Black Lives Matter

(Sent on June 8th, 2020.)

Black lives matter.

The horrific murders of George Floyd, Ahmaud Arbery, Breonna Taylor, and countless other Black people have shown once again how deeply rooted racism is in the United States. For centuries, our institutions have cast Black Americans as second-class citizens who are not afforded the same rights and opportunities as their fellow citizens. It's a plague that not only afflicts the criminal justice system, but all areas of society. We hope the inspiring protests we've seen across the country will finally force our elected leaders to take the necessary steps to end police brutality and begin to reverse the pernicious effects of systemic racism.

We’re glad to see that many of our representatives have already begun the work. Cambridge City Council has started to review the Cambridge Police Department's use of force policies. This Thursday at 6 p.m., Mayor Sumbul Siddiqui, City Manager Louis DePasquale and Police Commissioner Branville Bard will host a town hall to discuss police reform in our community. On June 15, the City Council will discuss the police budget. In the State House, the Black & Latino Caucus issued a ten-point plan to address inequities. At the federal level, Congresswoman Ayanna Pressley put forth a resolution to denounce police brutality, racial profiling, and excessive force. She is also the co-sponsor of a bill to end qualified immunity.

Local politics often focus on what physical structures should be built—apartments, bike lanes, offices, substations, dispensaries, parks—and where they should go. As supporters of ABC, you know that exclusionary zoning was invented as a tool of racial oppression, and continues to function as one to this day. The failure to build housing across the city that is affordable for everyone can be directly traced to these laws. It speaks to why these local issues are so important.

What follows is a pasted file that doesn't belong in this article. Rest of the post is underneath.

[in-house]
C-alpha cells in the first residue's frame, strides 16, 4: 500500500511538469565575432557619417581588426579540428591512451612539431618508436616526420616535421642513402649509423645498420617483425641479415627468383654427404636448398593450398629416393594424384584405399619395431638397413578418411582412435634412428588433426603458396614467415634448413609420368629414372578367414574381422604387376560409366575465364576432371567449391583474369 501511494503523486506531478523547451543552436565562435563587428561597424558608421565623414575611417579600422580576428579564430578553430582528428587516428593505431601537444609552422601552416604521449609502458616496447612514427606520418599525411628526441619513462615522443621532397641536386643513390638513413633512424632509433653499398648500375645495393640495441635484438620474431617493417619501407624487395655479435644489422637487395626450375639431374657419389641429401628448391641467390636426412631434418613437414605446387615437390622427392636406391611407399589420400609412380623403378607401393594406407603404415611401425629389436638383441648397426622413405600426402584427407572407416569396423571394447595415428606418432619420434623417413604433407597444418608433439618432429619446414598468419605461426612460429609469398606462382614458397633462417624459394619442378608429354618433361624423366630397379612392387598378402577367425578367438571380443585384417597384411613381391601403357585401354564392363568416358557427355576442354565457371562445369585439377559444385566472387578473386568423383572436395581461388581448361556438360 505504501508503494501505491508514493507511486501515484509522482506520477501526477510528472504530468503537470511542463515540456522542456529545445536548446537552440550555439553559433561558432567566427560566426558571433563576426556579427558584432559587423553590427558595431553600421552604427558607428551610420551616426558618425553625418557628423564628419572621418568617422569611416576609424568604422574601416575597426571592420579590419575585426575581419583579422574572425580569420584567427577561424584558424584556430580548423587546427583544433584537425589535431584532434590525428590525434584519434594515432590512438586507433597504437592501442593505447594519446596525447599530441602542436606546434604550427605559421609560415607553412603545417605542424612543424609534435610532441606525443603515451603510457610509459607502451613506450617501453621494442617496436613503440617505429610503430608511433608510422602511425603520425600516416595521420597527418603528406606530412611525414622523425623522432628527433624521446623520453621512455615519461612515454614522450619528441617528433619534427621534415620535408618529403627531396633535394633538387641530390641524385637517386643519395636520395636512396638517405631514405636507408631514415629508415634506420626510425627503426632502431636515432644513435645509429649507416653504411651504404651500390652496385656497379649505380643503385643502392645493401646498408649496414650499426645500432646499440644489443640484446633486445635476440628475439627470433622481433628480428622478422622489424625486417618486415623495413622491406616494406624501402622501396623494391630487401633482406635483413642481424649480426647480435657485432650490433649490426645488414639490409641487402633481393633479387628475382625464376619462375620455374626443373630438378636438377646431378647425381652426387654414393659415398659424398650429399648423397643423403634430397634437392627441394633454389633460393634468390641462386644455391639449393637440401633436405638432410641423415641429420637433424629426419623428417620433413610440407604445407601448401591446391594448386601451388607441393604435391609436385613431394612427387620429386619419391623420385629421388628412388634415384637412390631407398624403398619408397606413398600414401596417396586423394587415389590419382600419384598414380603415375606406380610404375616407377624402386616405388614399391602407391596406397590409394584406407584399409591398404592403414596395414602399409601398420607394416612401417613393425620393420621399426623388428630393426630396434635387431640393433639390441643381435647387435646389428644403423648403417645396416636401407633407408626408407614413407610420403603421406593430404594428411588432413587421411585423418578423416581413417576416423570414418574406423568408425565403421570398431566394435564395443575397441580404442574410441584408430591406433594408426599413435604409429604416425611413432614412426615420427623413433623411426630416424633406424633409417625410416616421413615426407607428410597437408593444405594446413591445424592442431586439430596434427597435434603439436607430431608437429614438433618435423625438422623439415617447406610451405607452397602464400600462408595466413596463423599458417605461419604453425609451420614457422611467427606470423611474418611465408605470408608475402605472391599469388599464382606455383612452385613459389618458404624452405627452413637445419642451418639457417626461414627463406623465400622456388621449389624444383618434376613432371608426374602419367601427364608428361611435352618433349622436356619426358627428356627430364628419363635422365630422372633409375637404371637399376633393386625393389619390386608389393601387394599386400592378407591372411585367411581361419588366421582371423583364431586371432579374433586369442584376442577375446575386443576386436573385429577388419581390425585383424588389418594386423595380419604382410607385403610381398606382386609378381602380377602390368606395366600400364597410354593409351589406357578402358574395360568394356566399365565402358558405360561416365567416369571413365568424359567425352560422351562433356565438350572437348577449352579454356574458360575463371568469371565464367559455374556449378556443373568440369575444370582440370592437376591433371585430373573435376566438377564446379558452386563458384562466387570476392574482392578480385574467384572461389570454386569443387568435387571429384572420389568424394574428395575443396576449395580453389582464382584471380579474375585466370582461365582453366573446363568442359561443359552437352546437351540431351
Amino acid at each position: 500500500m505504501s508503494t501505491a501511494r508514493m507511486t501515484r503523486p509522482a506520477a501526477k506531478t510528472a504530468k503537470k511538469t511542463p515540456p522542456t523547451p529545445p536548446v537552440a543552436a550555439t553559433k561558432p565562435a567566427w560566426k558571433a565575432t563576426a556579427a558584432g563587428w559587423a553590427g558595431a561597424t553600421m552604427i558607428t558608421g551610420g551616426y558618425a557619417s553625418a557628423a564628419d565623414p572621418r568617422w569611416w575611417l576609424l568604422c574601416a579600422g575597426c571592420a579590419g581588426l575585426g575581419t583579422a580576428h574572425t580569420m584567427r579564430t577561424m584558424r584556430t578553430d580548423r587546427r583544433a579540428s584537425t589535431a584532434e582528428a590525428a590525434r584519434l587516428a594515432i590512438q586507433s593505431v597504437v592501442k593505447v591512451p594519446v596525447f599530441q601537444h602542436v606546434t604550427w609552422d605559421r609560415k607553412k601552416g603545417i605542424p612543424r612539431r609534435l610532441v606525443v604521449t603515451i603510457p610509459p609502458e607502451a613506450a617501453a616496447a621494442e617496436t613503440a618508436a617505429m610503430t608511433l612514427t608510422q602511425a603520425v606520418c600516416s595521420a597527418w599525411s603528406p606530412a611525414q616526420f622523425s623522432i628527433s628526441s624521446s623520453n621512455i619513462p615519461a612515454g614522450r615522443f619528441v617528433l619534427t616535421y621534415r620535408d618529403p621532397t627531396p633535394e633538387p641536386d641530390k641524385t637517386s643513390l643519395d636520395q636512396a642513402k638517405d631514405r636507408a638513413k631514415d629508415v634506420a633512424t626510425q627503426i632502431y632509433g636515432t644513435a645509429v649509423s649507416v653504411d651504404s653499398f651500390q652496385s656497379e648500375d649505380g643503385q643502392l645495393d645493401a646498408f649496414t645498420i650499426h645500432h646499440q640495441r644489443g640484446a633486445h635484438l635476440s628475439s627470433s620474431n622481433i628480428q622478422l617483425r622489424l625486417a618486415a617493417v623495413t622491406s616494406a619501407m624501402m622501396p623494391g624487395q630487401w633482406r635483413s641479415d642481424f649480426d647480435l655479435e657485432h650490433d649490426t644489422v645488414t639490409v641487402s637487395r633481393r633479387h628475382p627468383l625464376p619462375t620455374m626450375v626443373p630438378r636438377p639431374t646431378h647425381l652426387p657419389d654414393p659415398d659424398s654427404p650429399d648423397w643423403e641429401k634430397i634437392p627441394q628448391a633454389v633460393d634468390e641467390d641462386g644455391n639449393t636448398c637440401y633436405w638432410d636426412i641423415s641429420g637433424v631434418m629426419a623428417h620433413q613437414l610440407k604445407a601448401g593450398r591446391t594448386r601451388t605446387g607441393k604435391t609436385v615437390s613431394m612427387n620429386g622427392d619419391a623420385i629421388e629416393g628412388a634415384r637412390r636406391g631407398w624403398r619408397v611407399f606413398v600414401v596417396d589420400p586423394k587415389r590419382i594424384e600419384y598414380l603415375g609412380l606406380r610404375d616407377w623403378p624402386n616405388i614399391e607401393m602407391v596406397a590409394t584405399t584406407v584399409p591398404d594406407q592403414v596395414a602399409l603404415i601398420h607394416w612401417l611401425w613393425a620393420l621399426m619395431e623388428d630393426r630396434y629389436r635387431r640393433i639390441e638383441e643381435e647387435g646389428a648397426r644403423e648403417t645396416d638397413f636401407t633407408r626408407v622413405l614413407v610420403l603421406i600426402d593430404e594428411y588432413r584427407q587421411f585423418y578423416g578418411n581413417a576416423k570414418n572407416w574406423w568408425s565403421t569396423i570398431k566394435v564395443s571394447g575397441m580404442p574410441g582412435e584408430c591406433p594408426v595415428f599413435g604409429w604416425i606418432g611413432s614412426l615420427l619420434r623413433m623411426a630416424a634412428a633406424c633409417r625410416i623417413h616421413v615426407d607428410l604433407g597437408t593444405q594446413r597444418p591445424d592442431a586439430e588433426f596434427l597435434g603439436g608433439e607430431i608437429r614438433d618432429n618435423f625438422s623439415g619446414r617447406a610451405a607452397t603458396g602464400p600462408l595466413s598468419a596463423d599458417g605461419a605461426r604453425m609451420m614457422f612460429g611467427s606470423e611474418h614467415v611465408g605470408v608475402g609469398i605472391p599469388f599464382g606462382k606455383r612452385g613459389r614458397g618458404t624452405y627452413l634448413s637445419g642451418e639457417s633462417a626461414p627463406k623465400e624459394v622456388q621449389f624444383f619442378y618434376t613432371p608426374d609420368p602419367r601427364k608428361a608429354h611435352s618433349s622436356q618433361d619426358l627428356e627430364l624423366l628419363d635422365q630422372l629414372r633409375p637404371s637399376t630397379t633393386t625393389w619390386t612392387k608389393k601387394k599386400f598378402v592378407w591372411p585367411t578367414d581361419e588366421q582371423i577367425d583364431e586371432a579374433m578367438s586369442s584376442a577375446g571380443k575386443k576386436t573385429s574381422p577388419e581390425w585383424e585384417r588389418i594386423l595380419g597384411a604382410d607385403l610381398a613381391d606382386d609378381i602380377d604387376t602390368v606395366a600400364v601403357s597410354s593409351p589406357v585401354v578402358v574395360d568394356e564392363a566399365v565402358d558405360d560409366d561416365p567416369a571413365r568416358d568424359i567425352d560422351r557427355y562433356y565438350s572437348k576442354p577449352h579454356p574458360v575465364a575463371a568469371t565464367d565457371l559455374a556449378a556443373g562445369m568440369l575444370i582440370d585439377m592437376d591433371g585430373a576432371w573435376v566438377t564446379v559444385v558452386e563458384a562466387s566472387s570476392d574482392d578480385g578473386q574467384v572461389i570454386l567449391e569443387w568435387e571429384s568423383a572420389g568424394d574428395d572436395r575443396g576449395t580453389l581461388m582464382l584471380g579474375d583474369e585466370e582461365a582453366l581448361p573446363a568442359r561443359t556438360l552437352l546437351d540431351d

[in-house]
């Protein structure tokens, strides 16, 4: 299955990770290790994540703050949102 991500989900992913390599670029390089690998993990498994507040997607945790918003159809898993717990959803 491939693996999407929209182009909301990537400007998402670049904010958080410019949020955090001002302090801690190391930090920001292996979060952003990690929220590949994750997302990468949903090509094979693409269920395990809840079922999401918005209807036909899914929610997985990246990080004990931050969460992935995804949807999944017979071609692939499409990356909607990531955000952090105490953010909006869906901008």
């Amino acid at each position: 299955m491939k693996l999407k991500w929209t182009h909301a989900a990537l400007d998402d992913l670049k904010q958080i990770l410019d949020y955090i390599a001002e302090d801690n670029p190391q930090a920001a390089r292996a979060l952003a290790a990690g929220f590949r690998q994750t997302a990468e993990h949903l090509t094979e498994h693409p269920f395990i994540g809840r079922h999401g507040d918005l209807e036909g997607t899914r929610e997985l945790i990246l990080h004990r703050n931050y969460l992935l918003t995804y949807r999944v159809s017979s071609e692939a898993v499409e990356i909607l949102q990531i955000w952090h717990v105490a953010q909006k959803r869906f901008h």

But taking racism seriously requires grappling with much more than the built environment. The construction of affordable housing does not advance justice if it is racially segregated, as Washington Elms & Newtowne Court were when they were built. Safe streets for bicyclists and pedestrians are not safe for all if they are patrolled by police officers who endanger the lives of Black people. And if we don’t enact adequate protections for tenants, no amount of transit-oriented development will prevent the displacement of communities of color.  

We need to employ a wide array of tools, policies, practices, and investments to support change. While we know it is just part of much needed transformation, we are proud to share news that the Affordable Housing Overlay — a zoning change to make it easier to create new affordable housing citywide — will be reintroduced at tonight's City Council meeting. As it works its way through the Council process, we hope you will join us in continuing to advocate for this one small but meaningful pro-equity measure. 

We will continue to advocate for other reforms to bring housing justice to our city, and support the work of those who are fighting on other, critical fronts. It is as important as ever to work hard at the local level to achieve change, and we look forward to having your continued support in this fight. Lastly, here are some things we’re reading about the history of racism in our cities, and why we must push hard for justice:

"America's Cities Were Designed to Oppress" 

"How Minneapolis, One of America's Most Progressive Cities, Struggles with Racism" 

"A Look at Housing Inequality and Racism in the US" 

— ABC Leadership